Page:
Paradoxes of Time Travel
The paradoxes caused by time-travel in the OUTLANDER books have always intrigued me. Take Jemmy's box, for example:
The note was brief, stating merely that the box had come from a defunct banking house in Edinburgh. Instructions had been stored with the box, stating that it was not to be opened, save by the person whose name was inscribed thereon. The original instructions had perished, but were passed on verbally by the person from whom he obtained the box. (From A Breath of Snow and Ashes by Diana Gabaldon, "Epilogue I: Lallybroch". Copyright© 2005 by Diana Gabaldon. All rights reserved.)
All right. So the box has been carefully preserved for two hundred years. Did it already exist, in some twentieth-century bank vault, at the time Claire was born in 1918? If events happen only once (as the Gabaldon Theory of Time Travel would have us believe) then I suppose the answer is yes. And if the box already existed before Claire was born, does that mean she was somehow fated to go back in time?
And what about the other evidence of the time-travelers' presence in the past? The documented proof that they were in the 18th century exists, certainly, in our own time. The deed of sassine with Claire's signature on it (DRAGONFLY IN AMBER). The newspaper clipping (DRUMS OF AUTUMN). For all we know, the copy of the Lexington Alarm mentioned in ABOSAA -- written in Claire's handwriting with Jamie's signature at the bottom -- may have survived in some historian's files somewhere.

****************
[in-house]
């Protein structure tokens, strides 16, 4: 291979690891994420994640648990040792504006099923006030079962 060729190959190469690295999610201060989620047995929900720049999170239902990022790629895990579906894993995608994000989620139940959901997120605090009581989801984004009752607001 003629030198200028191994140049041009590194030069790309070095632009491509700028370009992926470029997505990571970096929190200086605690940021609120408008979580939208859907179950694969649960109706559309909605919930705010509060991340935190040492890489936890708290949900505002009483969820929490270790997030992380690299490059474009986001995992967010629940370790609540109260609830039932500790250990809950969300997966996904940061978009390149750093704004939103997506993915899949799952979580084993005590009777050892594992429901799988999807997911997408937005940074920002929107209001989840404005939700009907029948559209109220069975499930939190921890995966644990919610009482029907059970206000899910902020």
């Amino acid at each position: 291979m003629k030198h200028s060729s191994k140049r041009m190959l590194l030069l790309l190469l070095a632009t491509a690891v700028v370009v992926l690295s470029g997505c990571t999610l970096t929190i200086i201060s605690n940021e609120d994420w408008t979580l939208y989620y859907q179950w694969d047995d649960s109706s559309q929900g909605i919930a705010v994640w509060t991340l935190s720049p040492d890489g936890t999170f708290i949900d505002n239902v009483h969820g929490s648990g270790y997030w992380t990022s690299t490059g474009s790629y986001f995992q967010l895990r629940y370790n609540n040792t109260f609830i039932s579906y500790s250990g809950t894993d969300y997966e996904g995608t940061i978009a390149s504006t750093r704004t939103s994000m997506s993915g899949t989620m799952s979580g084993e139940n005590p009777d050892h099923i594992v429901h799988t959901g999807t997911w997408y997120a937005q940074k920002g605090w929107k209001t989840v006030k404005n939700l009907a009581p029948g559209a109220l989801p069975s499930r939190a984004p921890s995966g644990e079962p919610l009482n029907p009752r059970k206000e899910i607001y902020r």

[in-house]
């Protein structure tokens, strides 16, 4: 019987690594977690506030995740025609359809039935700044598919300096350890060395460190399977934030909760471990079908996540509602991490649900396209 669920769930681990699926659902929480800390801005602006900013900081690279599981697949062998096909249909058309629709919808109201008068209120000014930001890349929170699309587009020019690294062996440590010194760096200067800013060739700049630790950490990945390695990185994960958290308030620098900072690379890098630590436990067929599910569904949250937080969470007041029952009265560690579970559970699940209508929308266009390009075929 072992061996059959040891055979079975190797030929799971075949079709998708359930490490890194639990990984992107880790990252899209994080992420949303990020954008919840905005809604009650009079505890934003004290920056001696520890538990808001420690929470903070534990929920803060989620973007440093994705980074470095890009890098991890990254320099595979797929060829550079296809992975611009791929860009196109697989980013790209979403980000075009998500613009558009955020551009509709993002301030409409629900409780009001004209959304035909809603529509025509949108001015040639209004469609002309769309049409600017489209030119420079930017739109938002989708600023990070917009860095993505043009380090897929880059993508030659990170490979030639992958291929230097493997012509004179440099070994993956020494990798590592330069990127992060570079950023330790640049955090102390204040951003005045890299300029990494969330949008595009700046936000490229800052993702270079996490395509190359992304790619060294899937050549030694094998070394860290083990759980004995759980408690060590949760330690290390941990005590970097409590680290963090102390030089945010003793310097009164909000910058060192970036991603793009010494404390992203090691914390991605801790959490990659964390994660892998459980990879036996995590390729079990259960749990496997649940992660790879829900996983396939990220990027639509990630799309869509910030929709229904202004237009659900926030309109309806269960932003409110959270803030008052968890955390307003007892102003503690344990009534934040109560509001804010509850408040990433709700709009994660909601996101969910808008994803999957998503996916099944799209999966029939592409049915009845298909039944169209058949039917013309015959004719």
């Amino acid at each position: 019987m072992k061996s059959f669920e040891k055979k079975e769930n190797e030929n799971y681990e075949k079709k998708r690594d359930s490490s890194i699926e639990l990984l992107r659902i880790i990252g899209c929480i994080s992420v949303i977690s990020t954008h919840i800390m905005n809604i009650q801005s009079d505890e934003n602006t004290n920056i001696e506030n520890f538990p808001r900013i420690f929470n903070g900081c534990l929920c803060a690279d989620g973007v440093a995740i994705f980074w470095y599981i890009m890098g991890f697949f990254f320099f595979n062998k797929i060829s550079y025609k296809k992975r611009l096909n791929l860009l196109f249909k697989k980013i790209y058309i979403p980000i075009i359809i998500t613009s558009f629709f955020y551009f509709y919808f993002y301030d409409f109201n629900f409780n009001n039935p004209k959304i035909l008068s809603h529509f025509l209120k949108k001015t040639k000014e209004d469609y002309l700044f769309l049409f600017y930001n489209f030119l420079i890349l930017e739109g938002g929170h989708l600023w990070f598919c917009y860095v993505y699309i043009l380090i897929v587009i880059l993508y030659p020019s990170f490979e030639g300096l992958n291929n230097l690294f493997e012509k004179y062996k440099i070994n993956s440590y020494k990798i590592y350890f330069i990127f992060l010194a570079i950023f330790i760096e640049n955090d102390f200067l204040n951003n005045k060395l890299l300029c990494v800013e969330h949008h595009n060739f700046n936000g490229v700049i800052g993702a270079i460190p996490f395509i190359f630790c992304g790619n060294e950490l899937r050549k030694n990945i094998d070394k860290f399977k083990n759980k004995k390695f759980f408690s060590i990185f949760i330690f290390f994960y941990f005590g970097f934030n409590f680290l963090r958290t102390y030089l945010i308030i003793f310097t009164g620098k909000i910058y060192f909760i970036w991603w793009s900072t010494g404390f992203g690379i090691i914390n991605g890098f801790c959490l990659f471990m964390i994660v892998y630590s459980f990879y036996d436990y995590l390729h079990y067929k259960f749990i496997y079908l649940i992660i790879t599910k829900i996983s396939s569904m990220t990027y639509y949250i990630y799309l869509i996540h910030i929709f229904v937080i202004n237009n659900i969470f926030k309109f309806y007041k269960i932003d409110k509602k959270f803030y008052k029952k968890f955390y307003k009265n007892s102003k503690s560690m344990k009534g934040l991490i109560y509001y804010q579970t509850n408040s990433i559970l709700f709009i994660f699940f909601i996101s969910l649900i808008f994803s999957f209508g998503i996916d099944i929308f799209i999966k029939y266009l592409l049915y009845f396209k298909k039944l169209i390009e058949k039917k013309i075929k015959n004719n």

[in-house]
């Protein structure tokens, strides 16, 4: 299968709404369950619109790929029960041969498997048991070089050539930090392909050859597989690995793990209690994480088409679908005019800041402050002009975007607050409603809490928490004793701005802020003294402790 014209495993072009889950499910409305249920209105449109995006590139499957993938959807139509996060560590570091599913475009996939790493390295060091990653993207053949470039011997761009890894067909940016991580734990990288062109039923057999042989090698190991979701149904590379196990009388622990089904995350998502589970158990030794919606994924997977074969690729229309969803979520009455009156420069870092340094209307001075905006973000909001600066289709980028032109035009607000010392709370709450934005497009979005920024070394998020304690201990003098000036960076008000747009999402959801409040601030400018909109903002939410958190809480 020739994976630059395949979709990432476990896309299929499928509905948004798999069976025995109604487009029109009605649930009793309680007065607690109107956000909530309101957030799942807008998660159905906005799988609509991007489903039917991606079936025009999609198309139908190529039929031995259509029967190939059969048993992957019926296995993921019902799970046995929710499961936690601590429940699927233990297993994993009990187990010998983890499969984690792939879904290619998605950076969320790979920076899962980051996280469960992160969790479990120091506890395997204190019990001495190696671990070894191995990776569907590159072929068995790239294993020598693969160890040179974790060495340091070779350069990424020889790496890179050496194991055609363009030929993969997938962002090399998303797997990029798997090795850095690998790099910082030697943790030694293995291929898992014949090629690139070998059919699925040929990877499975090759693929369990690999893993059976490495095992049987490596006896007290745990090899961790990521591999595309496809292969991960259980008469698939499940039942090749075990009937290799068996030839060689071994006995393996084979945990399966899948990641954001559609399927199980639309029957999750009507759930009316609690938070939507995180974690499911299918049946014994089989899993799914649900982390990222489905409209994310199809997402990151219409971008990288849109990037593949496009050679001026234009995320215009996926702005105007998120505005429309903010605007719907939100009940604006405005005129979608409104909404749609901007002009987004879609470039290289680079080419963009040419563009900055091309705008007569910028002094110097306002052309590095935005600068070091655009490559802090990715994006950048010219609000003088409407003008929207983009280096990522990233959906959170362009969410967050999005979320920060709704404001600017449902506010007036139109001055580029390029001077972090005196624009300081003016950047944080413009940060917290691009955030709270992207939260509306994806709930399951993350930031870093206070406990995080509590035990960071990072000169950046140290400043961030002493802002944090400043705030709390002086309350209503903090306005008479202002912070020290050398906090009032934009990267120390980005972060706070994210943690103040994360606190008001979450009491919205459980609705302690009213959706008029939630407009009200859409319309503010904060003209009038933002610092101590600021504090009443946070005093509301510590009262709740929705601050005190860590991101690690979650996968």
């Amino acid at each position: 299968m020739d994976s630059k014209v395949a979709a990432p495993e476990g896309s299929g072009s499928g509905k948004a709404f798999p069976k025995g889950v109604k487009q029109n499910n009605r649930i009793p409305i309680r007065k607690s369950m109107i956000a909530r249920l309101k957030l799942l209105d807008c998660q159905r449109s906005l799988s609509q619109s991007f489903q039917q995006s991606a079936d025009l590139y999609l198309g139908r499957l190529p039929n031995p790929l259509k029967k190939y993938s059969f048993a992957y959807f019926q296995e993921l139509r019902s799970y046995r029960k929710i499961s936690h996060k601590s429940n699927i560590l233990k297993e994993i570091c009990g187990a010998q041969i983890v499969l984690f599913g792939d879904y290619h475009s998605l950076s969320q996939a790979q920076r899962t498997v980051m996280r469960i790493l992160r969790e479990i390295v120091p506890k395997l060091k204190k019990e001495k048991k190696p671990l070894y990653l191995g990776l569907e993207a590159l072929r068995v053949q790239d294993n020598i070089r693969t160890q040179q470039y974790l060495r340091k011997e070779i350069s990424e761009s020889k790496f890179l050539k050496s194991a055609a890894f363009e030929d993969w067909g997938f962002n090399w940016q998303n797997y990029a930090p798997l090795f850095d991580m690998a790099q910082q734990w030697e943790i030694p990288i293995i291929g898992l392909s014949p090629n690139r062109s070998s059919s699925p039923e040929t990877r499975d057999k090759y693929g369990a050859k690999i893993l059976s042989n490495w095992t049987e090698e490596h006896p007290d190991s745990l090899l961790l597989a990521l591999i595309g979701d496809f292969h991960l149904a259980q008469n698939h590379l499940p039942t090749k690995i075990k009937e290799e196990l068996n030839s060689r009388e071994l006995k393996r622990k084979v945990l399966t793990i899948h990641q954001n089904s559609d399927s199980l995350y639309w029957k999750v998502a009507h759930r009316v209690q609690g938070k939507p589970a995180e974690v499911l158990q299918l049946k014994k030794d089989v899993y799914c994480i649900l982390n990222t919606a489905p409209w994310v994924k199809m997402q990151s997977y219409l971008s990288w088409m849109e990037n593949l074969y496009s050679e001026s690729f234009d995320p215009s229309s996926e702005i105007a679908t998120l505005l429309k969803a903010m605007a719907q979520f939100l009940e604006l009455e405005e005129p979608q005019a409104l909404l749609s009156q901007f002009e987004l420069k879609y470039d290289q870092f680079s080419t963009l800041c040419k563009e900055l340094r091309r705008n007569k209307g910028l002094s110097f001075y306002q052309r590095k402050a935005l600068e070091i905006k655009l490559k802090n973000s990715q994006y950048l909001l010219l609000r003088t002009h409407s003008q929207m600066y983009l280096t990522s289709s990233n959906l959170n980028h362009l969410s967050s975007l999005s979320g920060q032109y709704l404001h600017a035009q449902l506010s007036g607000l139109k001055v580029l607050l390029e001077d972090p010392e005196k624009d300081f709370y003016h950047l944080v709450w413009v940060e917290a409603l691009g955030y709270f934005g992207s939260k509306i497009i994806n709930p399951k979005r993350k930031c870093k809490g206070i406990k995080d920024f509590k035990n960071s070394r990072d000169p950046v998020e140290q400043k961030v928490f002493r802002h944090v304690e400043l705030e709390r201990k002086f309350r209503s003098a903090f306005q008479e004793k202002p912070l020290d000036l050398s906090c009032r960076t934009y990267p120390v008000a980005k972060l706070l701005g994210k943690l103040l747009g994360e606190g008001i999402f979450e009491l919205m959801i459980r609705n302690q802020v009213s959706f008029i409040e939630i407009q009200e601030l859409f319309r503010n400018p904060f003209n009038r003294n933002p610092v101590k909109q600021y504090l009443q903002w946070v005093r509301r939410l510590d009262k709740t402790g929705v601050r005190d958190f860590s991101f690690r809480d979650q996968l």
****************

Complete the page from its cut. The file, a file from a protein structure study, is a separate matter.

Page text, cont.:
Frank certainly seems to have found some sort of evidence of Brianna's presence in the past, as Bree herself notes in FIERY CROSS:
"I wondered why a man who didn't ride or shoot should take such pains to see that his daughter could do both those things. I mean, it wasn't like it was common for girls to do that." She tried to laugh. "Not in Boston, anyway." (From The Fiery Cross by Diana Gabaldon, Chapter 20, "Shooting Lessons". Copyright© 2001 by Diana Gabaldon. All rights reserved.)
What do you suppose Frank found? Bree's marriage certificate, perhaps? And if evidence of Brianna's presence in the past existed in the 20th century long before she even knew she was a time-traveler, does this mean that she was "meant" to travel back in time? Did she choose to do so of her own free will, or because history showed she was there?
The paradoxes of time-travel tend to give people headaches. Enough of my speculations for now. I'd like to hear what you think.